Hills. -—- Ancient Jerusalem, according to Josephus, occupied “two eminences, which fronted each other, and were divided by an intervening ravine, at the brink of which the closely-built houses terminated." This ravine is the Tyropoeon, already referred to, and this division of the city, which the historian observes from the earliest period, is of the utmost importance in the topography of Jerusalem. The two bills and the intermediate valley are more minutely described as follows:—
(1) The Upper City.—“ Of these eminences, that which had upon it the Upper City was by much the loftier, and in its length the straiter. This eminence, then, for its strength, used to be called the stronghold by king David, . .. . but by us it was called the Upper Agora.
(2) The Lower City.—“ Theother eminence, which was called Acts, and which supported the Lower City, was in shape gibbous (Min/pros).
(3) The Temple Mount.—“ Opposite to this latter was a third eminence, which was naturally lower than Acra, and was once separated from it by another broM ravine: but afterwards, in the times when the Asmonaoans reigned, they filled up the ravine, wishing to join the city to the Temple; and having levelled the summit of Acra, they made it lower, so that in this quarter also the Temple might be seen rising above other objects.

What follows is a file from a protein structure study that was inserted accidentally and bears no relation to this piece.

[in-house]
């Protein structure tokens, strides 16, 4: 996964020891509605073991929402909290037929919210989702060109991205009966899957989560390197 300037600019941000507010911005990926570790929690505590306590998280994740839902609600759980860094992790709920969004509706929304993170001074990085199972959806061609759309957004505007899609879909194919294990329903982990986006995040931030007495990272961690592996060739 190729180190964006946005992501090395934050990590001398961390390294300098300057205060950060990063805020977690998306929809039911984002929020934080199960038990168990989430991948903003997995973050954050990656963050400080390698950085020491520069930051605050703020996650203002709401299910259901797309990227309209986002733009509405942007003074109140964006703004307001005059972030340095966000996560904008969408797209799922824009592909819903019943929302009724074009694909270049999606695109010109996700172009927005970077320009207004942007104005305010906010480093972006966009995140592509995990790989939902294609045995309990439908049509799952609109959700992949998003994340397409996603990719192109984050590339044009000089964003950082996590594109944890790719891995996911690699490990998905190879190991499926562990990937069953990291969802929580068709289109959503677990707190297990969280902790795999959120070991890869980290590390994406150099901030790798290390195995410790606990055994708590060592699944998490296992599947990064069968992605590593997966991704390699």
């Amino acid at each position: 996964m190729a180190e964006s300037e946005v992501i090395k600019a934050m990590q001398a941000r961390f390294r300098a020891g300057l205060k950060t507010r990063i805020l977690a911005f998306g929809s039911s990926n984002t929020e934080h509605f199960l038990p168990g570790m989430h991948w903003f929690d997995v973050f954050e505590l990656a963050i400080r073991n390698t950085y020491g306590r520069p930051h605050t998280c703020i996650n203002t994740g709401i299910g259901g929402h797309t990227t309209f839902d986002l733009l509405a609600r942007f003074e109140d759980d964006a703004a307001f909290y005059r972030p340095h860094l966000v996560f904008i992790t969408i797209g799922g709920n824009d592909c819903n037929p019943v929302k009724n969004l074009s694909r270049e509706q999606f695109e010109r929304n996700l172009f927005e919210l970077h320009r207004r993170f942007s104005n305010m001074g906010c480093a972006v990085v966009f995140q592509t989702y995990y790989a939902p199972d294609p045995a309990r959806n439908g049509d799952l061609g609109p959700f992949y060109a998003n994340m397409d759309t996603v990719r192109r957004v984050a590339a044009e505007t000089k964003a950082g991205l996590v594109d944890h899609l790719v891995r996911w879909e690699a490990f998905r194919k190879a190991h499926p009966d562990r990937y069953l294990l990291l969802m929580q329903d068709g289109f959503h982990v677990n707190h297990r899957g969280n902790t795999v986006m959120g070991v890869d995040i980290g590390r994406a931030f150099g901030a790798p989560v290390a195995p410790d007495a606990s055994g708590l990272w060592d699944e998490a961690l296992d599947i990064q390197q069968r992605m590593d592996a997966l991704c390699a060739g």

“ But the ravine called the Tyropoeon (cheesemakers), which we mentioned as dividing the eminences of the Upper City and the Lower, reaches to Siloam; for so we call the spring, both sweet and abundant. But on their outer sides the two eminences of the city were hemmed in within deep ravines, and, by reason of the precipich on either side, there was no approach to them from any quarter." (B. Jud. v. 4, 5.)
This, then, was the disposition of the ancient city, on which a few remarks must be made before we proceed to the new city. The two-fold division, which, as has been said, is recognised by Josephus from the first, is implied also in the sacred narrative, not only in the account of its capture by the lamelites, and subsequently by David, but in all such passages as mention the city of David or Mount Sion as distinct from Salem and Jerusalem. (Comp. Josh. av. 63; Judges, i. 8, 2i; 2 Sam. v. 6—9; Psalm, lxxvi. 2, fire.) The account given by Josephus of the taking of the city is this: that “ the Israelites, having bwieged it, after a time took the Lower City, but the Upper City Was hard to be taken by reason of the strength of its walls, and the nature of its position " (Ant. v. 2. § 2); and, subseqnently, that “ David laid siege to Jerusalem, and took the Lower City by assault, while the citadel still held out" (vii. 3. § 1). Having at length got possession of the Upper City also, “ he encircled the two within one wall, so as to form one body" (§ 2). This could only be efi‘ccted by taking in the interjacent valley, which is apparently the part called Millo.